It is possible that treating the S&P 500 as a random distribution is wrong. While the historic data looks random, there probably are some underlying “fundamentals” that keep the stock prices within a range. I am not sure how to add that to the model besides trying to put an overall cap on the market returns.
I have been working on the SimFinance 2.0 application and have been struggling to find a way to simulate the stock market. (Note: I am not trying to predict the stock market, I just need a way to generate a random stock market return that is similar to historic returns)
My first idea was to use a normal distribution centered around the average return with the same standard deviation that the real data has. This was close to correct, but if I plotted sample returns from history against the normal distribution, the historical returns had much longer tails. Meaning that, in reality, there are more really bad and really good years than there would be in a normal distribution.
After doing some research (I am not the only one interested in simulating the stock market), I found that some people are using a Student-t distribution. After playing with the parameters of that distribution I was able to get a much more realistic curve. Based on the historical data for the S&P 500, I am using the following parameters for the distribution: DOF = 3.40234, SCALE = 35, OFFSET = 0.00725
In software, I am using the boost library to generate random numbers according to the student-t distribution.
I am starting work on SimFinance 2.0.
A long time ago, I tried to create a retirement analyzer/simulator. It would allow a user to enter everything about their finances, including their plans for the future. It then simulated the future by generating thousands of possible scenarios and displaying your odds of still having money when you die. It built these futures probabalistically based on historic performance of different investment types, the user’s life expectancy, etc. The project was too ambitious and I never completed it.
Now, as I consider retirement, I’d like to have this tool. And I realized that I could complete the project if I would limit the scope to just my own situation. It wouldn’t be useful for other people, but it would give me a better idea if I can really retire.
The old project was created with C++ and wxWidgets. I would like to build the new version in C# because it would be easier to create the user interfaces. But C++ would be faster for simulating thousands of futures month by month. It would also let me re-use some of the code from the original project. So I am going to compromise and build it with C++/CLI. I can use the GUI builder and the .NET libraries and also have the speed of native C++ for the time critical parts of the code.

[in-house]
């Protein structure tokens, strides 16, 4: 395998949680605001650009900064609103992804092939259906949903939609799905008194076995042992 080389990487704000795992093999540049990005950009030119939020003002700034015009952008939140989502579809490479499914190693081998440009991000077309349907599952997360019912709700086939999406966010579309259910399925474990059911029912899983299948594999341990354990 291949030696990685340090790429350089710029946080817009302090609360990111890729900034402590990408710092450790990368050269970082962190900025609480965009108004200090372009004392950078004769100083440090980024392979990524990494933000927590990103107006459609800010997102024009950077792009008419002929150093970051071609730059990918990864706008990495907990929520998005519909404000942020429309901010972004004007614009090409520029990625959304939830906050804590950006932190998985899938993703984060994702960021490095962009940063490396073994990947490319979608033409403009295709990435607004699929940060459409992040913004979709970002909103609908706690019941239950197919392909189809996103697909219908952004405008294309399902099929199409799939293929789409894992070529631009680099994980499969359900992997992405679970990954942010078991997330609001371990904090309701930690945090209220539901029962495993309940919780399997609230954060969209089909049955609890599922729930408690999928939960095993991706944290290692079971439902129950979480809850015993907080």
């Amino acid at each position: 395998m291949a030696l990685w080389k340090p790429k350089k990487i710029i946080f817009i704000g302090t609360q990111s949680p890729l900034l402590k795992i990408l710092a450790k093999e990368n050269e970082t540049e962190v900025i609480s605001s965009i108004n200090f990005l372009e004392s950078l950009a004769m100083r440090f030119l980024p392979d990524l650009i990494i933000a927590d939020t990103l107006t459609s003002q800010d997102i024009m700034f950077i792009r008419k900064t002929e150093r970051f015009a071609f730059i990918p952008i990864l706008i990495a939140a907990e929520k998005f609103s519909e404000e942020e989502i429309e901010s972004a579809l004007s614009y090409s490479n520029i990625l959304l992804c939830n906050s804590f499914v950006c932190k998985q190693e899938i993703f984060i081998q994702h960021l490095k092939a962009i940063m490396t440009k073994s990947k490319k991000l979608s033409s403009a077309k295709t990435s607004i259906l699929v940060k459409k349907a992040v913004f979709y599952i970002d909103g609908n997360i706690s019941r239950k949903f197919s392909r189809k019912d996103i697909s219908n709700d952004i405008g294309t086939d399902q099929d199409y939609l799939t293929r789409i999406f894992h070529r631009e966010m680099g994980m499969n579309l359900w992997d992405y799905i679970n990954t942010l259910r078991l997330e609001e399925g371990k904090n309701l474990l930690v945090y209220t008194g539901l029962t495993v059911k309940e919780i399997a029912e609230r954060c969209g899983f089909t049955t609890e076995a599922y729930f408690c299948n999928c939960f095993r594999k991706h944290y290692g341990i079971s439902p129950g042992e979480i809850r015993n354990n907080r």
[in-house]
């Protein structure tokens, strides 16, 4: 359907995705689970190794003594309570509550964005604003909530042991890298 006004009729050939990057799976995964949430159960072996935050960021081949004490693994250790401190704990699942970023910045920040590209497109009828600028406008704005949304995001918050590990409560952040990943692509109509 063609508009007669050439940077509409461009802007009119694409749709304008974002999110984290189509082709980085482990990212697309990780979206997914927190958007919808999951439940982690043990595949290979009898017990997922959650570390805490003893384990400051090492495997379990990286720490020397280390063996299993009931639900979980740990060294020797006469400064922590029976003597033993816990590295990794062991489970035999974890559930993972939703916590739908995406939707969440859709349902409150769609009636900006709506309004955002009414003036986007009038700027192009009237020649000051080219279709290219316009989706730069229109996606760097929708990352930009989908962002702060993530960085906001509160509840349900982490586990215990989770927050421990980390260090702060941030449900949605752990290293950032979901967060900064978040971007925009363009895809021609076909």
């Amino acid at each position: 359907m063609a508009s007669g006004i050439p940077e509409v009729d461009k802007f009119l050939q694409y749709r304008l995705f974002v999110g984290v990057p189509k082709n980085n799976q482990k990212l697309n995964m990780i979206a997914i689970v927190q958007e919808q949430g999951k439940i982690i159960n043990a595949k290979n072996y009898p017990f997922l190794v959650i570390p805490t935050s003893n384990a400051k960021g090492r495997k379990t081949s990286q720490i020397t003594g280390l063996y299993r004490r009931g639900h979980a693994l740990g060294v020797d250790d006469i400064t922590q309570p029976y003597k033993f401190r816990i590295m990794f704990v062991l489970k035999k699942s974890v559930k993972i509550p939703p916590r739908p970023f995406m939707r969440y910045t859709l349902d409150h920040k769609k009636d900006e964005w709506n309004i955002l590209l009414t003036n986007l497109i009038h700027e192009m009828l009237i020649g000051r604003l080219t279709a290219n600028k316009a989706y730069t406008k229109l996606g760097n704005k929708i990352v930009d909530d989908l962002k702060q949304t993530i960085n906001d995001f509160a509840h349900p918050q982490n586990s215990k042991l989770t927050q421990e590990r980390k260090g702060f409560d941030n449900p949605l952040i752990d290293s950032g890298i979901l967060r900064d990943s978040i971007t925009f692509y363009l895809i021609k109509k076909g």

After my job on Sonja at Raytheon ended in late April I continued to be a Paragon Dynamics employee, using their “bench” program. No one was really sure what I was supposed to do while on the “bench”, but I had to come in to their office each day and put in 8 hours of desk time. Some of the time was spent helping Paragon with proposals, computer maintenance and even an office move. But most of the time was my own to fill and I used it to learn C#.
I think of the language as a mix between C++ and Java. It is managed like Java, and has a large set of convenience classes (.NET), but the feel of the language is closer to C++. The Visual Studio IDE is a beautiful piece of software and makes putting together graphical applications simple.
To really learn something, I just have to start using it, so I have written some small applications. A couple of them are good enough to make public, and a couple aren’t.
I re-wrote the Media Database which tracks your books and DVDs using Amazon Web Services to download book/DCD data. It now uses C# instead of Java, so it is faster. And it uses SQLite to store the collection instead of a bunch of little files.
I wrote a Gallery Builder for creating a web page out of a set of digital photos.
I wrote a program to convert an image (jpg, gif, png, etc) into an icon.
And last, and least, I wrote a color picker app that bring up a color dialog and then lists the RGB/HSB values, the web hex code, and the color name.
Thanks to Paragon Dynamics for continuing to pay me while I learned C#.